U.S. Carbon Trading Centers on California

Product Launches Set for the State as Emissions Exchanges Gear Up to Compete in Global Efforts

California will become the next test site for emissions trading in the U.S. as exchanges line up new climate-related markets in the state, following the shelving of a national cap-and-trade plan to cut greenhouse gases.

Three exchange groups are preparing product launches for California after voters endorsed the state’s 2006 climate law in a referendum earlier this month. Supporters believe California will breathe new life into a U.S. carbon-trading market that has fallen dormant after a federal program was shelved this summer and interest cooled in other regional initiatives.


“It’s fair to say the focus of the U.S. [carbon] market at this point is 90% on California,” said Lenny Hochschild, a managing director at Evolution Markets, a carbon brokerage firm and partner in the Green Exchange, an emissions-focused venture co-owned with CME Group Inc. and a group of banks.

Carbon allowances and related derivative products are viewed by the exchange industry as a key long-term asset class that some advocates believe could grow into one of the largest derivatives asset classes.could become one of the largest commodities markets globally.

The volume of contracts on European cap-and-trade-emissions-related markets is seen approaching €100 billion ($136 billion) a year, and growing fast.

Asia has moved ahead with its own efforts, while China has pledged to reduce carbon emissions by as much as 45% through 2020 and is considering cap-and-trade pilot programs focused on specific cities.

Josh Margolis, chief executive officer of CantorCO2e, the environmental-markets arm of Cantor Fitzgerald, estimates that California’s carbon market will increase to between $3 billion and $58 billion over the eight years of the test program. The size depends on how many pollution allowances the state gives away for free, and whether allowance prices remain close to the state’s proposed floor of $10 a ton of carbon dioxide or instead move higher to $25 a ton of carbon.

From 2012, rules adopted by the California Air Resources Board will set a cap on most of the state’s carbon-dioxide emissions—notably from power plants, vehicle fuels and heavy industry—and reduce that ceiling over eight years.

The state will issue pollution allowances, most of them at no or low cost in the early years, with higher prices expected in later years when the allowances are to be sold in auctions. Running these auctions is expected to offer another opportunity for market operators.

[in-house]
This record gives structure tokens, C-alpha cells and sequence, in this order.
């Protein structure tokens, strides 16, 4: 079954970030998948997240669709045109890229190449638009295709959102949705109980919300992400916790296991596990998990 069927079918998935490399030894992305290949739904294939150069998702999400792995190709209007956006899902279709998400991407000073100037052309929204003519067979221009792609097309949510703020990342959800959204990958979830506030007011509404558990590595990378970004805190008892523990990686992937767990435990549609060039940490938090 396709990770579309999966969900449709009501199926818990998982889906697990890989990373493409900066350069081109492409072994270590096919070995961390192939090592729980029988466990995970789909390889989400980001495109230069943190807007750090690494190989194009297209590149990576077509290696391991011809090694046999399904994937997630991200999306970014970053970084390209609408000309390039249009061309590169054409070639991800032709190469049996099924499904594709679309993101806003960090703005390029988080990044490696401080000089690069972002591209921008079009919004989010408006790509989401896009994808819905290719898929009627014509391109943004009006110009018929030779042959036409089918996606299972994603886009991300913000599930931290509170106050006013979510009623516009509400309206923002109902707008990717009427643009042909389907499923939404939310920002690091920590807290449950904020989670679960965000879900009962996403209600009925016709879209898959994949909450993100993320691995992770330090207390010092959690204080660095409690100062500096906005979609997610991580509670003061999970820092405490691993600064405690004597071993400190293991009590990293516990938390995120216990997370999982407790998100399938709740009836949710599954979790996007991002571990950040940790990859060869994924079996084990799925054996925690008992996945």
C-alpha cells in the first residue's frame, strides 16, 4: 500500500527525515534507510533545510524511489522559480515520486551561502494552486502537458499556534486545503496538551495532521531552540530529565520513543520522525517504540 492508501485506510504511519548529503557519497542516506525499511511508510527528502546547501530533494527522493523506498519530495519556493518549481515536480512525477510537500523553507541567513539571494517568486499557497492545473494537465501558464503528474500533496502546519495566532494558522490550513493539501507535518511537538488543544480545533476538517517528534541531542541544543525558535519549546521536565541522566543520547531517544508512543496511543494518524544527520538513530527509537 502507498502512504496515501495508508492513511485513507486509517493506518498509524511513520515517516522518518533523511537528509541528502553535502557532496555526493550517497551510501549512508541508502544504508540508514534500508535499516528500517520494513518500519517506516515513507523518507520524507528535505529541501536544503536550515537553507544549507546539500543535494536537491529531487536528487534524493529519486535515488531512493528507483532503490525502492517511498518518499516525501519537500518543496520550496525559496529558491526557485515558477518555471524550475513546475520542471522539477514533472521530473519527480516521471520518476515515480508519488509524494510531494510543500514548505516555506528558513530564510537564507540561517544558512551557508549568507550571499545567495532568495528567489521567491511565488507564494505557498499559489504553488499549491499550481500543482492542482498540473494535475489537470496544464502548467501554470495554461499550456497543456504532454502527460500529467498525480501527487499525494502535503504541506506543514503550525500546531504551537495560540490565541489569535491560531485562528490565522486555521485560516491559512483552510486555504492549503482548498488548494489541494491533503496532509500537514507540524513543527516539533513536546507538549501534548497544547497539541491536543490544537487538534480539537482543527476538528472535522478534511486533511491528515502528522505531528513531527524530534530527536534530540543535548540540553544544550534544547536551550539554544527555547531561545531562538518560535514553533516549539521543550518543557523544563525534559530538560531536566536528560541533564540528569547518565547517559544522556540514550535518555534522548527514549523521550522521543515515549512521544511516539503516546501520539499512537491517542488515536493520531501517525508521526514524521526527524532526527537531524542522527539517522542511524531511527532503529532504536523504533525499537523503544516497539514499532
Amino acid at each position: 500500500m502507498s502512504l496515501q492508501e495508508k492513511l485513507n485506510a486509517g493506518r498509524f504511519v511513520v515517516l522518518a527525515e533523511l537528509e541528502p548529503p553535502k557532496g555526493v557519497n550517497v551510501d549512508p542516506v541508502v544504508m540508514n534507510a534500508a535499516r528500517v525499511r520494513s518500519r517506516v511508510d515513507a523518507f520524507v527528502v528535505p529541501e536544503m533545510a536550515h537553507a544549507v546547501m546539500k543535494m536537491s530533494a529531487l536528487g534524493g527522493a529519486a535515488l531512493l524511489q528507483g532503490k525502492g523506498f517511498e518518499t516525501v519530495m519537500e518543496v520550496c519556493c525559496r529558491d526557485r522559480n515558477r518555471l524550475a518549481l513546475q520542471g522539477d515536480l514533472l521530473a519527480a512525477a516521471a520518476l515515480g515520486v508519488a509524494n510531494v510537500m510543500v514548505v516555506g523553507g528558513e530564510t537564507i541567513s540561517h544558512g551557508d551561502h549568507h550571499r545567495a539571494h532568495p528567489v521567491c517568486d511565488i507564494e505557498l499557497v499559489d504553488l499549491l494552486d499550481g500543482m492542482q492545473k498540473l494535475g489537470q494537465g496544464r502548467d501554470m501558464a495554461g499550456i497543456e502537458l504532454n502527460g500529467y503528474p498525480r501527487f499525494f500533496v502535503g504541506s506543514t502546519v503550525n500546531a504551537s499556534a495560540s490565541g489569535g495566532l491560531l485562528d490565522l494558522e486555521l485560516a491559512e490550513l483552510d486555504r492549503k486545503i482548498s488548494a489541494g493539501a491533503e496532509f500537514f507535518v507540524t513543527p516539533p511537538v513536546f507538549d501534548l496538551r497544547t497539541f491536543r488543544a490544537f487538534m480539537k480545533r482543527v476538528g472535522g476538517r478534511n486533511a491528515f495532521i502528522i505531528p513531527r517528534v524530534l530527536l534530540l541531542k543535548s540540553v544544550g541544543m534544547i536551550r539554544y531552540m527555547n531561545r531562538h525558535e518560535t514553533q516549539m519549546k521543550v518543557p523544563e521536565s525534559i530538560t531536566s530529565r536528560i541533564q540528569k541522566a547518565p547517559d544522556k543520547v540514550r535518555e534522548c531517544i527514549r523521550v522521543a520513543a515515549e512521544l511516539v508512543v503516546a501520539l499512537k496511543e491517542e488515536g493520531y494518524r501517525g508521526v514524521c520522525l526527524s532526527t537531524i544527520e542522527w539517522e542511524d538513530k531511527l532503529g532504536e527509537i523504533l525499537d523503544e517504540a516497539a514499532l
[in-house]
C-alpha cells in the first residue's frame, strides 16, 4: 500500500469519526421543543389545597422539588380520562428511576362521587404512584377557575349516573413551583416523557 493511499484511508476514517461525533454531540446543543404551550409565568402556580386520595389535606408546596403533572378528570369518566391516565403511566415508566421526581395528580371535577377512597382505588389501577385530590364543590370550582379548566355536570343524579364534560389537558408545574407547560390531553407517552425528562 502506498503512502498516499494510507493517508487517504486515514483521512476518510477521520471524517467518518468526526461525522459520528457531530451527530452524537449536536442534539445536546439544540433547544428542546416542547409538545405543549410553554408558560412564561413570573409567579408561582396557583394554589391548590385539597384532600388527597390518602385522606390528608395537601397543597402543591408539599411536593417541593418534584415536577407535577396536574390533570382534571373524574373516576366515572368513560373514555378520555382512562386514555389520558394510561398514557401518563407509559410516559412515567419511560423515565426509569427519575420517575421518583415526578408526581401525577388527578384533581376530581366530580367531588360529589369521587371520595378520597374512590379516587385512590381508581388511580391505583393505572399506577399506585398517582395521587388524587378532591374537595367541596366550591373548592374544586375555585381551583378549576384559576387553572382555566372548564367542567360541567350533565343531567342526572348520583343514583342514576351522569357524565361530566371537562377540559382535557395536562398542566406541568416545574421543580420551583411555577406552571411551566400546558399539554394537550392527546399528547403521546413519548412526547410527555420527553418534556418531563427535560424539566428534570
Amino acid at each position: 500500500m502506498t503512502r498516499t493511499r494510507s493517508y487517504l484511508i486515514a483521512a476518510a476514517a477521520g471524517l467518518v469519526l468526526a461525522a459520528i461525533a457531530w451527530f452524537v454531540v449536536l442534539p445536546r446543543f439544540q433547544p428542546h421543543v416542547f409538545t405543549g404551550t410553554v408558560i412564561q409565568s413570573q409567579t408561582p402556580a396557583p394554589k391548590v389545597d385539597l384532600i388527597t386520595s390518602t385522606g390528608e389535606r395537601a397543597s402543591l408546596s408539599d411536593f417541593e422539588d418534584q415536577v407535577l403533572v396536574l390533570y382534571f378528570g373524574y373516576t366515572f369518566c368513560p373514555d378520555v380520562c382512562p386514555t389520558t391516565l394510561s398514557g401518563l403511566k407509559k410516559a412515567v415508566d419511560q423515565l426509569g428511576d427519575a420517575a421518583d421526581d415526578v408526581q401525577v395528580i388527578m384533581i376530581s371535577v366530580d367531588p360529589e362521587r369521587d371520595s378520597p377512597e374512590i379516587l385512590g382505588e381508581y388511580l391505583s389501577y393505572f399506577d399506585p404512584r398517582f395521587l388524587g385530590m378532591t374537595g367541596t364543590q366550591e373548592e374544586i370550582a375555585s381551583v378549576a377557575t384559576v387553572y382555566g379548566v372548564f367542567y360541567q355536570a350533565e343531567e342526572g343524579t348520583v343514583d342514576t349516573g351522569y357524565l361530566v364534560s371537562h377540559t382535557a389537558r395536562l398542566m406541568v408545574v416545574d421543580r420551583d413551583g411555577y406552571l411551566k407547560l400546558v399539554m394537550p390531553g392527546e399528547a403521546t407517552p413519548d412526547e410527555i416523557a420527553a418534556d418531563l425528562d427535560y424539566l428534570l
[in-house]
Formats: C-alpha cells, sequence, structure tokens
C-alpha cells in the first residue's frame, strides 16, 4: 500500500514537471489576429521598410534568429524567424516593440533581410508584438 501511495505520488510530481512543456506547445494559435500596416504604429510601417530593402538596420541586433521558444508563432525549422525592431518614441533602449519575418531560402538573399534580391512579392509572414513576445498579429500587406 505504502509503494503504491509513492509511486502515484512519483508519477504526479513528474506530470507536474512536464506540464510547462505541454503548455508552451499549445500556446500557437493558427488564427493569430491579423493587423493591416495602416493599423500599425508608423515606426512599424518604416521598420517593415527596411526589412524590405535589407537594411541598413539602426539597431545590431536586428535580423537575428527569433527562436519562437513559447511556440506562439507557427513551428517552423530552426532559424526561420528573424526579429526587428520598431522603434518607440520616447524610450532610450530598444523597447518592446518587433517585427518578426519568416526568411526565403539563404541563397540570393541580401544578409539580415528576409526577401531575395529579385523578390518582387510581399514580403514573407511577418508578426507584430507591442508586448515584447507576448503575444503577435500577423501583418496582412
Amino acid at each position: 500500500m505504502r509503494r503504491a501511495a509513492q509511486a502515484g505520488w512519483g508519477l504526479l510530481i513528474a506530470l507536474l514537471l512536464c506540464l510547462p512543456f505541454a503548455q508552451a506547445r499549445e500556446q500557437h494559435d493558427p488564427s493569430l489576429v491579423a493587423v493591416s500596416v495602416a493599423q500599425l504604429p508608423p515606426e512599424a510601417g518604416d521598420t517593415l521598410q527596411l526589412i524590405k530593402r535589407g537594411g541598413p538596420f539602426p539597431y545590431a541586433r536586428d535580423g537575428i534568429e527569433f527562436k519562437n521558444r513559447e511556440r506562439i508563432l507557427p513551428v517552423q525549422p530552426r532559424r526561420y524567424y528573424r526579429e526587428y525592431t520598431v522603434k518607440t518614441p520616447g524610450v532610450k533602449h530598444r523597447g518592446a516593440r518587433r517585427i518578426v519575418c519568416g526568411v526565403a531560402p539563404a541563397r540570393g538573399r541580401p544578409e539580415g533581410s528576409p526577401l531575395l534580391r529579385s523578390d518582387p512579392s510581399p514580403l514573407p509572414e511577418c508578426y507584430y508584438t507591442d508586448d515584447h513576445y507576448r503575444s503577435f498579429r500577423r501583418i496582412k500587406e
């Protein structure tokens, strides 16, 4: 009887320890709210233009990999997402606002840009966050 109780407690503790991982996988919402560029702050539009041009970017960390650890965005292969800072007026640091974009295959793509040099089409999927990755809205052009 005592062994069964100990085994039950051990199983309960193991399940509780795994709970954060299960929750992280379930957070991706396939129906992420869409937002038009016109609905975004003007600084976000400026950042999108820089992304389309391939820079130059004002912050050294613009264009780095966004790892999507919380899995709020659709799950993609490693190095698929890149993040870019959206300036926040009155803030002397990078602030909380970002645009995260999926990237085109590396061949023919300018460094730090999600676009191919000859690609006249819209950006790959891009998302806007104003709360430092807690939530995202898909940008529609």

Companies that cut their emissions and have more allowances than they need can sell them to companies that are unable to cut their emissions. Emitters can also purchase carbon credits, or offsets, from developers of emission-reduction initiatives, such as forest-protection projects, to comply with their requirement.

“Anybody who has a significant carbon footprint is going to be looking at the need to make reductions or acquire credits,” Mr. Margolis said.

Several large exchange operators are vying to become the dominant emissions-trading hub.

Tom Lewis, chief executive of the Green Exchange, said the exchange is preparing a “pipeline” of derivatives contracts based on the California program.

“We’re following it closely,” said Jeffrey Sprecher, chief executive of IntercontinentalExchange Inc., which paid $603 million in July for the parent of the Chicago Climate Exchange, gaining the dominant platform for European emissions trading and a valuable joint venture in China.

California represents a fresh chance for the Climate Exchange’s Chicago-based U.S. unit, which ICE drastically scaled down after federal cap-and-trade efforts ran aground in Washington and after the overturning of acid-rain regulations dried up domestic trade on its markets. The Chicago Climate Exchange’s long-running voluntary carbon-trading program will end next month.

Also joining the fray is NYSE Blue, a planned joint venture between the existing European carbon market run by NYSE Euronext and environmental-market technology firm APX Inc.

The joint venture will seek to leverage APX’s role in building California’s carbon-offset registry as the exchange targets a launch for U.S. trading operations next year.

Write to Jacob Bunge at jacob.bunge@dowjones.com and Cassandra Sweet at cassandra.sweet@dowjones.com

Copyright 2011 Dow Jones & Company, Inc. All Rights Reserved


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